NATIONAL SHEEPDOG TRIAL, HALL ACT
Celebrating 74 years of sheep dog trialling in the Nation’s Capital
DATE: WEDNESDAY MARCH 15TH – SUNDAY MARCH 19TH 2017 WHERE: HALL SHOWGROUNDS, HALL, ACT
- A highly-competitive and challenging sport.
- A fascinating insight into Australia's rural life.
- A compelling sometimes nail-biting spectator experience.
- An example of extraordinary team work.
The National Sheep Dog Trials are all these things and more.
A sheepdog trial is a competitive dog sport in which herding dogs move sheep around a field, fences, gates, or enclosures as directed by their handlers. In Australia, there are several events, but the key element is the control of three to six sheep by highly trained dogs under the control of a single handler. Both time and obedience play a part, as competitors are penalised if a sheep strays from the prescribed course.
The Nationals' course is considered to be one of the most challenging in Australia and attracts competitors from all over the country.
Qualifying events are held throughout the week with finals conducted on Sunday 19th March. Spectators are welcome. Expert commentary will be given during the trial and any member of the public wanting to learning more about sheepdog trials will be able to get more information at the event. Trainers and handlers will be on hand to answer questions from spectators. So, come along and get a fascinating insight into Australia's rural life.
The event runs from Wednesday 15 March to Sunday 19 March.
Entry – FREE Wednesday to Friday, Saturday & Sunday 18yrs & over $5 per person or $15 per car
MEDIA CONTACT: Charlie Cover, Phone (02) 62262563 Email email@example.com FOR MORE INFORMATION: http://www.nationalsheepdogtrials.org/
About Herding Dogs
Herding dogs belong to breeds developed for herding. Their ability to be trained to act on the sound of a whistle or word of command is renowned throughout the world. The Border Collie, the Australian Kelpie and Australian Koolie are the most common breeds of dogs used in sheepdog trialling in Australia.
About the Event
The Trial Course is laid out with race, bridge and pen representing the obstacles the sheep dog encounters in his daily work. Handlers (called workers) and their dog have 15 minutes to complete the entire course. Each competitor starts with 100 points, some of which are deducted for errors by the dog and the worker, or obstacles not negotiated. Should the dog cross between the sheep and the worker they are deemed to be out of control and disqualification results.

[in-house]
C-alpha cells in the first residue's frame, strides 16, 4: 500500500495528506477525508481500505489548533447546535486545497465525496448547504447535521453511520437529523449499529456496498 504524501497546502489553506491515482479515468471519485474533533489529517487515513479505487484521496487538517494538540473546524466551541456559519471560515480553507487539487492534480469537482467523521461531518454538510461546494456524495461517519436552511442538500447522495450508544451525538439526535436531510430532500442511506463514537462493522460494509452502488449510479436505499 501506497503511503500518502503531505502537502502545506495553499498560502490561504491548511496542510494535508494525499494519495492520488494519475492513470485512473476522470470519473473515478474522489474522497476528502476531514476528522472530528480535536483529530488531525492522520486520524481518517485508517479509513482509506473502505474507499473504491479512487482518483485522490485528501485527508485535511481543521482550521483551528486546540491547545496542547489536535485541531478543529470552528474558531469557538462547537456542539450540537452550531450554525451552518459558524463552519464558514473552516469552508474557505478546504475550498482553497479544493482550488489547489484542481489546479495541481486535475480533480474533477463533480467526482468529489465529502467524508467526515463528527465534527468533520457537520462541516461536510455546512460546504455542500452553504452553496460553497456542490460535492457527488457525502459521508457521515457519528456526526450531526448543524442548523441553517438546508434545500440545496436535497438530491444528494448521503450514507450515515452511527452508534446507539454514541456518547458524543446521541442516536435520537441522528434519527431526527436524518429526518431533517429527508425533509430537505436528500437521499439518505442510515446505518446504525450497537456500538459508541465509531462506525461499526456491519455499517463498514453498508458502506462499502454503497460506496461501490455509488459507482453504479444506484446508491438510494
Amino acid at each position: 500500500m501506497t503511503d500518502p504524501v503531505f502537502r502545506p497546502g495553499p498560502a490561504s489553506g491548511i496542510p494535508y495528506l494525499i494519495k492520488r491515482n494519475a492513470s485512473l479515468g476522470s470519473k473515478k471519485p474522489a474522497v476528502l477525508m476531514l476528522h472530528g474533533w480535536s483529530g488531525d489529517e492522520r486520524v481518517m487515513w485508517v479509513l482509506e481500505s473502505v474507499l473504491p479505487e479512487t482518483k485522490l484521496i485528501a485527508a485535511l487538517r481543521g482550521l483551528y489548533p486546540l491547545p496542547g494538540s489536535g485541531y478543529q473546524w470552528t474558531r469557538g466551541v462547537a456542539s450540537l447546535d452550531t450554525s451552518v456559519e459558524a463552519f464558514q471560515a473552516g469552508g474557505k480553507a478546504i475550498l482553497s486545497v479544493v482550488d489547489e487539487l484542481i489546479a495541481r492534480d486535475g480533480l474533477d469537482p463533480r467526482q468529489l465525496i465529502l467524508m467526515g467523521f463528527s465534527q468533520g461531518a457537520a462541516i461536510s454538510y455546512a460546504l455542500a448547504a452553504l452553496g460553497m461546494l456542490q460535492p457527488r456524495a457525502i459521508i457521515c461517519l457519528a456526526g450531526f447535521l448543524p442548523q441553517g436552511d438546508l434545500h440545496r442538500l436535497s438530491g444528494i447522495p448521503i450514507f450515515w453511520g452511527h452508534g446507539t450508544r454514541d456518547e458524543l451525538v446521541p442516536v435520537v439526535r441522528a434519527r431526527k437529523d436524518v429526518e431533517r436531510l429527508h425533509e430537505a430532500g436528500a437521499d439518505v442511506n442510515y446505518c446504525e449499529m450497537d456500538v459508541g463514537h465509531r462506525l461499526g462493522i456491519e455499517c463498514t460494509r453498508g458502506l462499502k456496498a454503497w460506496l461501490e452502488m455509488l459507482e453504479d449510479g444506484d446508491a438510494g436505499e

The cast, lift and draw represent the muster and delivery of the sheep. In a good cast, the dog should go wide (either left or right) and not stop until it is behind the sheep or on a point of balance where it can move the sheep and bring them in a reasonably straight line to the worker.
The worker then walks up the arena in a straight line indicated by flags, and ideally, the dog should keep the sheep close to the worker within an area 7-8 meters wide. The worker then proceeds to the race where he stands in a ring 3 meters to the side of the race entrance and remains there until the sheep have cleared the obstacle.
To negotiate the race and the bridge the dog must not only "cover" the sheep to stop them escaping, but "force" them in the right direction. Usually it is with these obstacles that the sheep find any weaknesses in the dog's working of them. When the bridge has been cleared, the worker walks in a straight line to the pen and the trial is not completed until the gate is closed.
Points are deducted when the sheep are off course or escape, or when the judge considers the dog is not working, the dog turns tail, or the worker wanders off course or stops to assist the dog.